I grew up in Baker County, Oregon and visited the bookstore Betty’s Books on town trips. Betty’s Books sits squarely in the middle of downtown Baker City, on Main Street. It has been in operation since 1979 (when I was three) and is my original model for the magic bookshop.
What is a magic bookshop? It’s still hard for me to define, but I think we all know when we’re inside it: we feel at home, but also a sense of wonder, a certain tinge of mystery. You feel that anything could happen, that some book you unexpectedly find in this place might entirely enchant you. Crucially, the place itself feels like a place you don’t want to leave, and that you want to return to again and again.
When I was little, we didn’t buy many books. We didn’t have much money, and we checked out huge boxes of books at the library.
Occasionally, we made a well-considered purchase, usually of a book that was already a favorite, like The Lord of the Rings. I’m sure we spent a lot of time browsing and often left without buying anything. Nevertheless, what I remember about Betty, the original owner, is that she was always warm and welcoming. She got to know our family and our book preferences and sometimes suggested books we might want to “look at,” as she put it. Sometimes we ended up buying these books, partly because Betty put no pressure on us.
To me, these are two components of the magic bookshop. You can browse as much as you want, and the staff gets to know you. This is, of course, much more likely to happen in local independent bookstores.
In every town I’ve moved to, I’ve quickly found the bookstores and visited them, searching for the one where I can recapture the original magic I felt in my childhood bookstore. In Fort Collins, Colorado, I found a small, darkish used bookstore tucked in a corner of Old Town. I believe it was called the Old Curiosity Shop, which was the beginning of its charm. Inside, dusty books crammed the shelves and overflowed into stacks on the floor. The shop owner sat behind her desk, reading. Now that I’m a bookseller, I wonder how on earth she had time to sit there and read. At the time, I decided I wanted to work in a bookstore when I grew up, so I, too, could sit and become immersed in the magic of a book.
How wrong I was! When at last I landed a job at Paulina Springs Books, a shop where I’d felt the magic of wandering undisturbed for lusciously long periods of time, I learned the bittersweet paradox of working in a place you love: it becomes, in some ways, less magic. No longer can I wander through the store, browsing and looking as long as I want at books. I have work to do!
I know creating the magic bookshop in my store is partly up to me. Sometimes I feel annoyed if a teenager is sitting on the floor reading a book, squarely in the middle of where I want to shelve. But I remember having my nose stuck in a book as a teen, and I find something else to do and come back to shelve in that section later. I might feel irked when I have to straighten the children’s section and re-shelve errant books for the fifth time in one day, until I pause to remind myself that this means children are in my store, making themselves at home—which is part of what makes a bookstore magic. When I feel tempted to get annoyed with the “looker-walkers,” the people who come in, browse for a long time, then leave without a purchase, I remember that when I’m a customer, the store that is comfortable with me doing that is the one I’m likely to return to and buy something later.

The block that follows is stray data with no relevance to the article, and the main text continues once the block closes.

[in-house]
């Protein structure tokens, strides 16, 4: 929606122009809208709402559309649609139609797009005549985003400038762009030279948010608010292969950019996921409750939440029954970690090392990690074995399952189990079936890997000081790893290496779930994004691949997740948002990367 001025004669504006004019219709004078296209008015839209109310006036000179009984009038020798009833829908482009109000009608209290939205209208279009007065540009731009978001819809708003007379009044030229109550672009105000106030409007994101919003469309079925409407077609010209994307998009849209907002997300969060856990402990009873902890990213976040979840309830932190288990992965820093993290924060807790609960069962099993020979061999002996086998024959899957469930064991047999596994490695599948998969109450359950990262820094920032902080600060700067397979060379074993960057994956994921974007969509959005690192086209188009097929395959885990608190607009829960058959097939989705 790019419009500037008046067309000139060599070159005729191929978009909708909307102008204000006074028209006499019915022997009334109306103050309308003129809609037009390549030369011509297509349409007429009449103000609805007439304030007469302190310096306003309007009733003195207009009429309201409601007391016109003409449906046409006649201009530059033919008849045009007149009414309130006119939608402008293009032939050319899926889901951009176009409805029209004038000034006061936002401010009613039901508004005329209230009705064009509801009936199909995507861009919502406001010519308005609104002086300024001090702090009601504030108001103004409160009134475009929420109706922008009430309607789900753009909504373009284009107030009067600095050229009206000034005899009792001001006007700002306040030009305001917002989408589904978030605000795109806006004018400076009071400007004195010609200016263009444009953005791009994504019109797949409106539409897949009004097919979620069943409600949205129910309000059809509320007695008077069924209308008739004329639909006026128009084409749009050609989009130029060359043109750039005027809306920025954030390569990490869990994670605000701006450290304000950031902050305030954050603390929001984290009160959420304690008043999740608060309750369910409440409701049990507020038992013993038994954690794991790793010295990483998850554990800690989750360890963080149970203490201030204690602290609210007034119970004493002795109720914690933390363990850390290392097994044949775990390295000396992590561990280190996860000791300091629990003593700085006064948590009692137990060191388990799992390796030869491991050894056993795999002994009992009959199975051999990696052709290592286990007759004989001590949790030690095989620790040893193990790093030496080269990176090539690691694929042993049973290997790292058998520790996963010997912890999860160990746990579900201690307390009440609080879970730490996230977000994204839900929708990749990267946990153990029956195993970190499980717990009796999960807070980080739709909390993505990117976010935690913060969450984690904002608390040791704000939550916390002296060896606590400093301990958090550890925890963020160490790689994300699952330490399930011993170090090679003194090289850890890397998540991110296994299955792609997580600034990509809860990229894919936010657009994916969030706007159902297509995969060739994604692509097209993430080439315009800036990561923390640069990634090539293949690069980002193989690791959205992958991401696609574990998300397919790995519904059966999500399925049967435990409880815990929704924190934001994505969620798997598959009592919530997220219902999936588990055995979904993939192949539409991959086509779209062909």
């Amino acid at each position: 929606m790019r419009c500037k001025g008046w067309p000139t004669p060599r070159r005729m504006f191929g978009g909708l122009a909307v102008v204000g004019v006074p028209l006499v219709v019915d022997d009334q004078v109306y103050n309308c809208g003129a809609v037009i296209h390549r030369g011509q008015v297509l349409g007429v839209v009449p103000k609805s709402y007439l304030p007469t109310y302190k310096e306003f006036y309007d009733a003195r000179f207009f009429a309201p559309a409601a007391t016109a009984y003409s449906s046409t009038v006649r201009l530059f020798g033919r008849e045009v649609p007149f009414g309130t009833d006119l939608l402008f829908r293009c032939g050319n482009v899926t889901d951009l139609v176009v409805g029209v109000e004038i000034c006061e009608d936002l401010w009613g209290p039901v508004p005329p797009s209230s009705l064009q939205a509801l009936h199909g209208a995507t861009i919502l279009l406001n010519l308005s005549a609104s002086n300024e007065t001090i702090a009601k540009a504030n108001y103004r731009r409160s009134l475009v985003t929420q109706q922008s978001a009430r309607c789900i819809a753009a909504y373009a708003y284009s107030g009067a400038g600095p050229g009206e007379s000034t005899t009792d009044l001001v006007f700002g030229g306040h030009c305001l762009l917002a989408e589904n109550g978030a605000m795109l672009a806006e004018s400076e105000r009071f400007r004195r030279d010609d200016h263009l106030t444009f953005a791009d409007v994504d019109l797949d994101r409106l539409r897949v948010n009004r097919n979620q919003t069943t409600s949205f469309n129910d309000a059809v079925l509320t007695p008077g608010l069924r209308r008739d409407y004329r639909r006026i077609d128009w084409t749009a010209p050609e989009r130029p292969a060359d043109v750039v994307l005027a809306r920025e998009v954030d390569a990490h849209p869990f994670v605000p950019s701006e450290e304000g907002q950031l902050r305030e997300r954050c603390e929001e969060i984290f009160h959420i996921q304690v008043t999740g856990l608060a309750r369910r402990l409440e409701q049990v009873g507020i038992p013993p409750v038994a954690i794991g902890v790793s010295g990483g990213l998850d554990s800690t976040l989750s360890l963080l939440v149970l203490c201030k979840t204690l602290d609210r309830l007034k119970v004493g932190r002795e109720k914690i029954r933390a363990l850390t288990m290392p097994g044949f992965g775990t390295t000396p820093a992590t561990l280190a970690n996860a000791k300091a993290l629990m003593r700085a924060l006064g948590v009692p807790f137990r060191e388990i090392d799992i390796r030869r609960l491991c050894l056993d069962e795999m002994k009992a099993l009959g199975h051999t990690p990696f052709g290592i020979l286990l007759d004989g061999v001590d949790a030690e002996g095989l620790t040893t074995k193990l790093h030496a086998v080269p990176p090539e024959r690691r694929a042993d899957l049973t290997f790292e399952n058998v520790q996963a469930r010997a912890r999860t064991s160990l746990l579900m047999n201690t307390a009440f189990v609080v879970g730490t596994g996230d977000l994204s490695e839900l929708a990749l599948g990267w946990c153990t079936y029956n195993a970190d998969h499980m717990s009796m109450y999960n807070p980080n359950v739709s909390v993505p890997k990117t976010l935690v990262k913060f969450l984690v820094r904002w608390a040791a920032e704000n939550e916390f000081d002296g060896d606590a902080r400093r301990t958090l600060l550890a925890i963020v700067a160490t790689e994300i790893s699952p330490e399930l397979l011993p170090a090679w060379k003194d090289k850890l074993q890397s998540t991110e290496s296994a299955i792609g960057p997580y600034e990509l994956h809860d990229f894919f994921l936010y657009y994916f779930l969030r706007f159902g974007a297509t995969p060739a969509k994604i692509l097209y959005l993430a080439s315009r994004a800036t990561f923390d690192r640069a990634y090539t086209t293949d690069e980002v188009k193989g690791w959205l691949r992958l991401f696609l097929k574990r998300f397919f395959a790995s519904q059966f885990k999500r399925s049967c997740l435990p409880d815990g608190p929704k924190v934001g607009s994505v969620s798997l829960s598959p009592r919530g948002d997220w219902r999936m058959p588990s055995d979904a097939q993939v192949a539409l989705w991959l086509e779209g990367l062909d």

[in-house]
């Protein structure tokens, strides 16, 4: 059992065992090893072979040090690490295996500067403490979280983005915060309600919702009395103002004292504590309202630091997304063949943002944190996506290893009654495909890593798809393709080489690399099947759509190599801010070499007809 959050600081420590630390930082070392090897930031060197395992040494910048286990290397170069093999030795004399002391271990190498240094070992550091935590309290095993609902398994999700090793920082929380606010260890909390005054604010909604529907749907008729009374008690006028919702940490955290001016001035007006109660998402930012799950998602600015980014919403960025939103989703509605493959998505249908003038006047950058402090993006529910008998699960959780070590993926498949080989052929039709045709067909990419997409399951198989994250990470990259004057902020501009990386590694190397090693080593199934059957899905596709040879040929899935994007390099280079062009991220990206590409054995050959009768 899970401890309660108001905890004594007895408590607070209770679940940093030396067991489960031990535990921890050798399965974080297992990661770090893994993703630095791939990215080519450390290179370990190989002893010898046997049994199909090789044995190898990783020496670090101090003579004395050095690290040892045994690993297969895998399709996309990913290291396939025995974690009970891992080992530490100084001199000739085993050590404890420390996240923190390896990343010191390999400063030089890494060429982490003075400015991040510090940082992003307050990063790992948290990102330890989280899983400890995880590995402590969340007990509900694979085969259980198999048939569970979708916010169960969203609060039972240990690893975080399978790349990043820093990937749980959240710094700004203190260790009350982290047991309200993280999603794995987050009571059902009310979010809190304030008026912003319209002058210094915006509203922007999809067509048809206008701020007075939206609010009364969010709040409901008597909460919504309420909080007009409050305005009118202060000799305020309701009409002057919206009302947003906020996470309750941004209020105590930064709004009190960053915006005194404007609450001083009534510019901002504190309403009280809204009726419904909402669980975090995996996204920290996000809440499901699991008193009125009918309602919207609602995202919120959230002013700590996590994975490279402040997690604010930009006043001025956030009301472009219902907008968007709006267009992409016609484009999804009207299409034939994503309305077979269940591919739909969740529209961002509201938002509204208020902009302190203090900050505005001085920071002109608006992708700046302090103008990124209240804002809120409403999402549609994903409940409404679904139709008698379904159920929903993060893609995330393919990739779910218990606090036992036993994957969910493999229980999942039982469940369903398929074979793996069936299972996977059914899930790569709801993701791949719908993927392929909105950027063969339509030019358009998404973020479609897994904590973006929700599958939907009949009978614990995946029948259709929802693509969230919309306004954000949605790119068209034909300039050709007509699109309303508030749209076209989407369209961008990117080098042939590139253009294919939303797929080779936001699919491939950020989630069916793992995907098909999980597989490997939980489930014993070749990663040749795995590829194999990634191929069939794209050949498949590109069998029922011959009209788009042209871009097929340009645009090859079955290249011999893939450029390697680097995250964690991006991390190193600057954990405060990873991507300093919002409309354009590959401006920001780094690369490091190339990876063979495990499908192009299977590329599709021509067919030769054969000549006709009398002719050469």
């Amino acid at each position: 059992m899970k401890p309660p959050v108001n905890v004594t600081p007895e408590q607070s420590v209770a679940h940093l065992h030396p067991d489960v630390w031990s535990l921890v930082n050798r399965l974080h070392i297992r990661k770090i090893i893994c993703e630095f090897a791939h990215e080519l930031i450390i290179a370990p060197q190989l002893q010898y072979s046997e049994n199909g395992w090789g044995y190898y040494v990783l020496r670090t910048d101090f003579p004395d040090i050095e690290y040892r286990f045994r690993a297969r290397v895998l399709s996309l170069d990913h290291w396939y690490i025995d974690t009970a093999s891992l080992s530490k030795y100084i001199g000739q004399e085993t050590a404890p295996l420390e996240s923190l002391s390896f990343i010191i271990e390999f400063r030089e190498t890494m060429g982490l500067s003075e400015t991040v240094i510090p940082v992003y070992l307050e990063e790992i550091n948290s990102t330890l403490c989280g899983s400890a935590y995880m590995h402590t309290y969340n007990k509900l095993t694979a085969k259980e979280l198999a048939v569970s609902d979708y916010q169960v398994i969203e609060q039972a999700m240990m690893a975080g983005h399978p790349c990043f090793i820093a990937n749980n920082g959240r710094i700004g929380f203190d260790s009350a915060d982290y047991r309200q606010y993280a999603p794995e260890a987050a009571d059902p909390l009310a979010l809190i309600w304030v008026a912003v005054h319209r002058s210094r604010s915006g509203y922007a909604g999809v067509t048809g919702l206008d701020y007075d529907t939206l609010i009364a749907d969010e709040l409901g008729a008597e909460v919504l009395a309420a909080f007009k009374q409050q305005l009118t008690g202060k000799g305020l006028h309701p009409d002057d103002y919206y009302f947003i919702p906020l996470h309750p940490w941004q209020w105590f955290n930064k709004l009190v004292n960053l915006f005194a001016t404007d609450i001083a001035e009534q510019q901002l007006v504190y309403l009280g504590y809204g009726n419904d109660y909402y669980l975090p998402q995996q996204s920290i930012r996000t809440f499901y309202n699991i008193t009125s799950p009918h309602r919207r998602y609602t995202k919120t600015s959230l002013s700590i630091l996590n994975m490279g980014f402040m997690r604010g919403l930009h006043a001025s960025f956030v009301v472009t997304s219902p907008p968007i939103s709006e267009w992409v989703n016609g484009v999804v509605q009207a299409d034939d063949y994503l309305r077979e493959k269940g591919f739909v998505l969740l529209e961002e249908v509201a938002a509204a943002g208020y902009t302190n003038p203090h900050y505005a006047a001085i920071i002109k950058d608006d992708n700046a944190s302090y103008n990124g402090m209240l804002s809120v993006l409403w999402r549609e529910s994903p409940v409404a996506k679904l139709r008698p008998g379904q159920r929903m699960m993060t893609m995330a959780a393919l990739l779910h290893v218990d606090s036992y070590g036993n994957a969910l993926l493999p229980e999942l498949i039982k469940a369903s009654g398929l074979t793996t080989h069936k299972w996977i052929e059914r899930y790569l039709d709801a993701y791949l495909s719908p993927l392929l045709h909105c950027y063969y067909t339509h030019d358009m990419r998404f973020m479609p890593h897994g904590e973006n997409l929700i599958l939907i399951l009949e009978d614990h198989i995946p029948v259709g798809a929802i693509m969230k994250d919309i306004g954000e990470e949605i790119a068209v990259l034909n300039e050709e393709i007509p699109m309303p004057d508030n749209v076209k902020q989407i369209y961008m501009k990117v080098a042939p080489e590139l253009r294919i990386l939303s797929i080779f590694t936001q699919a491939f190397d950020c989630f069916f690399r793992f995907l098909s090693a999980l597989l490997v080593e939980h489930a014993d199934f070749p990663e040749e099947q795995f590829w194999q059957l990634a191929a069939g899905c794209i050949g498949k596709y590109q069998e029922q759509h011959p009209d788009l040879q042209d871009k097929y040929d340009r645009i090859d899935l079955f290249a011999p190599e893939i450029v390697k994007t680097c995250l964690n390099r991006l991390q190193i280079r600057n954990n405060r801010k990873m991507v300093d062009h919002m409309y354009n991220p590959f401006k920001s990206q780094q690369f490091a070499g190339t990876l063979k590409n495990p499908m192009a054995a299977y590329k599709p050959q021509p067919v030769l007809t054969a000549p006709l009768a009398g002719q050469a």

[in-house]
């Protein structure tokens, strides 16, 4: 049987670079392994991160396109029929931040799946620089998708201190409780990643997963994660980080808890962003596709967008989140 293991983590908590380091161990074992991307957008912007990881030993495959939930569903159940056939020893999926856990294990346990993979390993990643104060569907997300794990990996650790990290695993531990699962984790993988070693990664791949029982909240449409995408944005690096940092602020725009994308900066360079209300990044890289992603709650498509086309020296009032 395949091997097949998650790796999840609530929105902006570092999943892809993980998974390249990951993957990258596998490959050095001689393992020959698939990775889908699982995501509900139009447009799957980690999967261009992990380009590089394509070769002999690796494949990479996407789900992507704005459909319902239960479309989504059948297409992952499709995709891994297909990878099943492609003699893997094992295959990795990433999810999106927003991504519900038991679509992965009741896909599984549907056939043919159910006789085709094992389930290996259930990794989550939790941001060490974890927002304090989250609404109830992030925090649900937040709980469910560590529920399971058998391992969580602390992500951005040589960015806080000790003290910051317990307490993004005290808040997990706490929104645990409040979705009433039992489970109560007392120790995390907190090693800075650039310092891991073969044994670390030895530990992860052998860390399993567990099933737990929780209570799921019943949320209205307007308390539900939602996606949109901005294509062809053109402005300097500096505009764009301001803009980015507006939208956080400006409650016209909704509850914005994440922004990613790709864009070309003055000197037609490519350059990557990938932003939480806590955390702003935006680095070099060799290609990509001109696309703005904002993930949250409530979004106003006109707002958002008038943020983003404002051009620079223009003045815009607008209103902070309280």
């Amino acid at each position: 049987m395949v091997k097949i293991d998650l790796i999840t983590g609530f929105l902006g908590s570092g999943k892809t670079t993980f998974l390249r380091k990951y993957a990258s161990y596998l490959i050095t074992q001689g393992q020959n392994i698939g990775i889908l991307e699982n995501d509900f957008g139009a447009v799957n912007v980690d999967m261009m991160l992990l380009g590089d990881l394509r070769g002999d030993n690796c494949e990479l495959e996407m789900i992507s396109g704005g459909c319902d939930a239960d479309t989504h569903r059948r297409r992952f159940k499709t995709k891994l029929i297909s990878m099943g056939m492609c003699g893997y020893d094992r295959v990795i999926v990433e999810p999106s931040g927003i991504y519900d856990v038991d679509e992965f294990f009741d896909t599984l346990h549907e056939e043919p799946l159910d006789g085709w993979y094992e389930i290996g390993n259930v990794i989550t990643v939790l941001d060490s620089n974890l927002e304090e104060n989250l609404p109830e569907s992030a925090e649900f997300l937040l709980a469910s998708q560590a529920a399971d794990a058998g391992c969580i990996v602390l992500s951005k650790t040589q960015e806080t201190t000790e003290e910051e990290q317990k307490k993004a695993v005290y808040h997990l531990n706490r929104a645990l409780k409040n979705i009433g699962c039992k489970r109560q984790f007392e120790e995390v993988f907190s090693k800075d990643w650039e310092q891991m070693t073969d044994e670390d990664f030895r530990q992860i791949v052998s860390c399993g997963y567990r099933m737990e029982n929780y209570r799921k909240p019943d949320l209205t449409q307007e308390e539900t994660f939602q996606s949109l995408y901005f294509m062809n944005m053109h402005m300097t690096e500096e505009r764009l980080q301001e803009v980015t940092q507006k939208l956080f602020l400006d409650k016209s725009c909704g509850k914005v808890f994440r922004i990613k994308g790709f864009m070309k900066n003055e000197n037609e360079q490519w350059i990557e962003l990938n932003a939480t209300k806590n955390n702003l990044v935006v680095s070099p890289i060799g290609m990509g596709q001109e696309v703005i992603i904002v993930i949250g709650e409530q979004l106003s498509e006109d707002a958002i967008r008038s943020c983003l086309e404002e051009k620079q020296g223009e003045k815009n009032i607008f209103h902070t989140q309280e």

So, what makes a bookstore magic is you, booksellers, who carefully choose the books, make the store physically inviting, and get to know your customers: what they like, who they are, when they want to be left alone and when they want to talk. And it’s you, readers, who come in and infuse the place with your passion for books. And in some odd, mystic way, I feel it’s the bookstore itself, the building, the community, and what has happened in the store through the years.
Haunting Jasmine by Anjali Banerjee takes place in a delightful magic bookshop, haunted by the ghosts of dead authors, where books fall off the shelves when they want to go home with customers. Although I have to work harder than that to pick out books and hand them to customers, I think we all know the feeling that a certain book is “jumping out” at us, and I bet a lot of us have felt that an author is “standing in the spirit at your elbow,” as Dickens says of himself in A Christmas Carol.
Whenever I visit Betty’s Books, now owned by Betty’s daughter Carolyn and her husband Tom, I feel the magic again. Carolyn greets me warmly, genuinely happy to see me. I wander through the store looking as long as I want. Now that I’m an adult with my own income, I always buy something, because I always find something I like, and because I want this magic store to keep being here.
Sometimes, when I’m lucky, or especially aware, I can feel the magic in my own store. Maybe it’s a quiet day, and I have time to get lost in looking at books as I shelve and straighten, or even—gasp!—to sit behind the counter and read! Maybe a customer comes back to tell me how much he or she liked a book I recommended two years ago. At these times, I feel the magic rush over me, and I pause and think to myself, “Here I am, in the magic bookshop, and I get to work here.” My childhood dream has come true.
Amanda MacNaughton sells books at the magic Paulina Springs Books and helps her husband with the vegetable CSA they operate out of their large garden. Although she is too busy to read as much as she’d like in the summer, she is currently reading The Alpine Tales by Paul Willis, Eva of the Farm by Dia Calhoun, and Can You Drink the Cup? by Henri Nouwen. Next on the docket is Jana Bibi’s Excellent Fortunes by Betsy Woodman.